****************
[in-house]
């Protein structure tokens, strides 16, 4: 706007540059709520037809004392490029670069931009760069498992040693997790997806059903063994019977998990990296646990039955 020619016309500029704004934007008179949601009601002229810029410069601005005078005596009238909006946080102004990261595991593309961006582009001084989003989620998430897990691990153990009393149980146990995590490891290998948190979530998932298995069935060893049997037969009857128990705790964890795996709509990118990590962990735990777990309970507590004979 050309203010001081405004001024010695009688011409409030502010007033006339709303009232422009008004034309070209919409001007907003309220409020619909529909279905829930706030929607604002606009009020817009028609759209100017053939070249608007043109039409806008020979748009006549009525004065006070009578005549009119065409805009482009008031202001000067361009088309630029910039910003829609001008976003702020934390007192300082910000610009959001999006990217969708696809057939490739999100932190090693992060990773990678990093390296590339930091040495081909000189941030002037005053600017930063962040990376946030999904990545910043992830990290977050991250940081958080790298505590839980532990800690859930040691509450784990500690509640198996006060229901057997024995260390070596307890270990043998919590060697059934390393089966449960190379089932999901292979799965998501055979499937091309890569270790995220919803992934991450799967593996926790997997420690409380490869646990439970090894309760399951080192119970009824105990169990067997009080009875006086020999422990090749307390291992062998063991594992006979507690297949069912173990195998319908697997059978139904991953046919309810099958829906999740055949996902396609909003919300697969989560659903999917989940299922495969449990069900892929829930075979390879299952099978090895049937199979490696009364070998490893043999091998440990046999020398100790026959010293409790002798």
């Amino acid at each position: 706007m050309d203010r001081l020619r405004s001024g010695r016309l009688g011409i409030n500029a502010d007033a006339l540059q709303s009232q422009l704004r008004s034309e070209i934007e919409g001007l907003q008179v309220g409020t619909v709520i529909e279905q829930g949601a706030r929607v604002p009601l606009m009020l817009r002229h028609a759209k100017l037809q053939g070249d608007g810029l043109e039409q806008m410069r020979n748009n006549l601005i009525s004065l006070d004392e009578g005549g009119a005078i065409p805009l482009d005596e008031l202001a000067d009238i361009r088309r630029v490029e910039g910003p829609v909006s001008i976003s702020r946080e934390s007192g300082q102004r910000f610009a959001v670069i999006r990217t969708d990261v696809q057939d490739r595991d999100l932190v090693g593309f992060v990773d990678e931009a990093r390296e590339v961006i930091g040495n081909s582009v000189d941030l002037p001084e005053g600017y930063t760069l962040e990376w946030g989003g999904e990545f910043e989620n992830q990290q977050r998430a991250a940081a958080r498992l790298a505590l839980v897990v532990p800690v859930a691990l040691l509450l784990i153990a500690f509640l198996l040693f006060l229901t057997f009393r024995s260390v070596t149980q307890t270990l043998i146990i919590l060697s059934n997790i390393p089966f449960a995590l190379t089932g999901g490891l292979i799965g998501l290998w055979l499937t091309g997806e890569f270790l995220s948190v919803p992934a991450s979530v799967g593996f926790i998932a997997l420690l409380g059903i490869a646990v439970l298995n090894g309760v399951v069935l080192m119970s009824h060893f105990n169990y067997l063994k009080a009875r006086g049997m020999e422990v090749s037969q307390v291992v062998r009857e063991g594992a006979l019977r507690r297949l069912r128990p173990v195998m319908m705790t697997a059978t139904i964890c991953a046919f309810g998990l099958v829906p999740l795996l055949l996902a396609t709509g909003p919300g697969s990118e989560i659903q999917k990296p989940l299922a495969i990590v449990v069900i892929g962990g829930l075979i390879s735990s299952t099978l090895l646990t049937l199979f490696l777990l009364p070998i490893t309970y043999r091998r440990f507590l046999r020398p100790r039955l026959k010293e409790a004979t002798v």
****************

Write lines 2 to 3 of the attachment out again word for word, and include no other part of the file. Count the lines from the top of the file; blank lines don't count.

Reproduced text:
């Protein structure tokens, strides 16, 4: 706007540059709520037809004392490029670069931009760069498992040693997790997806059903063994019977998990990296646990039955 020619016309500029704004934007008179949601009601002229810029410069601005005078005596009238909006946080102004990261595991593309961006582009001084989003989620998430897990691990153990009393149980146990995590490891290998948190979530998932298995069935060893049997037969009857128990705790964890795996709509990118990590962990735990777990309970507590004979 050309203010001081405004001024010695009688011409409030502010007033006339709303009232422009008004034309070209919409001007907003309220409020619909529909279905829930706030929607604002606009009020817009028609759209100017053939070249608007043109039409806008020979748009006549009525004065006070009578005549009119065409805009482009008031202001000067361009088309630029910039910003829609001008976003702020934390007192300082910000610009959001999006990217969708696809057939490739999100932190090693992060990773990678990093390296590339930091040495081909000189941030002037005053600017930063962040990376946030999904990545910043992830990290977050991250940081958080790298505590839980532990800690859930040691509450784990500690509640198996006060229901057997024995260390070596307890270990043998919590060697059934390393089966449960190379089932999901292979799965998501055979499937091309890569270790995220919803992934991450799967593996926790997997420690409380490869646990439970090894309760399951080192119970009824105990169990067997009080009875006086020999422990090749307390291992062998063991594992006979507690297949069912173990195998319908697997059978139904991953046919309810099958829906999740055949996902396609909003919300697969989560659903999917989940299922495969449990069900892929829930075979390879299952099978090895049937199979490696009364070998490893043999091998440990046999020398100790026959010293409790002798």
């Amino acid at each position: 706007m050309d203010r001081l020619r405004s001024g010695r016309l009688g011409i409030n500029a502010d007033a006339l540059q709303s009232q422009l704004r008004s034309e070209i934007e919409g001007l907003q008179v309220g409020t619909v709520i529909e279905q829930g949601a706030r929607v604002p009601l606009m009020l817009r002229h028609a759209k100017l037809q053939g070249d608007g810029l043109e039409q806008m410069r020979n748009n006549l601005i009525s004065l006070d004392e009578g005549g009119a005078i065409p805009l482009d005596e008031l202001a000067d009238i361009r088309r630029v490029e910039g910003p829609v909006s001008i976003s702020r946080e934390s007192g300082q102004r910000f610009a959001v670069i999006r990217t969708d990261v696809q057939d490739r595991d999100l932190v090693g593309f992060v990773d990678e931009a990093r390296e590339v961006i930091g040495n081909s582009v000189d941030l002037p001084e005053g600017y930063t760069l962040e990376w946030g989003g999904e990545f910043e989620n992830q990290q977050r998430a991250a940081a958080r498992l790298a505590l839980v897990v532990p800690v859930a691990l040691l509450l784990i153990a500690f509640l198996l040693f006060l229901t057997f009393r024995s260390v070596t149980q307890t270990l043998i146990i919590l060697s059934n997790i390393p089966f449960a995590l190379t089932g999901g490891l292979i799965g998501l290998w055979l499937t091309g997806e890569f270790l995220s948190v919803p992934a991450s979530v799967g593996f926790i998932a997997l420690l409380g059903i490869a646990v439970l298995n090894g309760v399951v069935l080192m119970s009824h060893f105990n169990y067997l063994k009080a009875r006086g049997m020999e422990v090749s037969q307390v291992v062998r009857e063991g594992a006979l019977r507690r297949l069912r128990p173990v195998m319908m705790t697997a059978t139904i964890c991953a046919f309810g998990l099958v829906p999740l795996l055949l996902a396609t709509g909003p919300g697969s990118e989560i659903q999917k990296p989940l299922a495969i990590v449990v069900i892929g962990g829930l075979i390879s735990s299952t099978l090895l646990t049937l199979f490696l777990l009364p070998i490893t309970y043999r091998r440990f507590l046999r020398p100790r039955l026959k010293e409790a004979t002798v």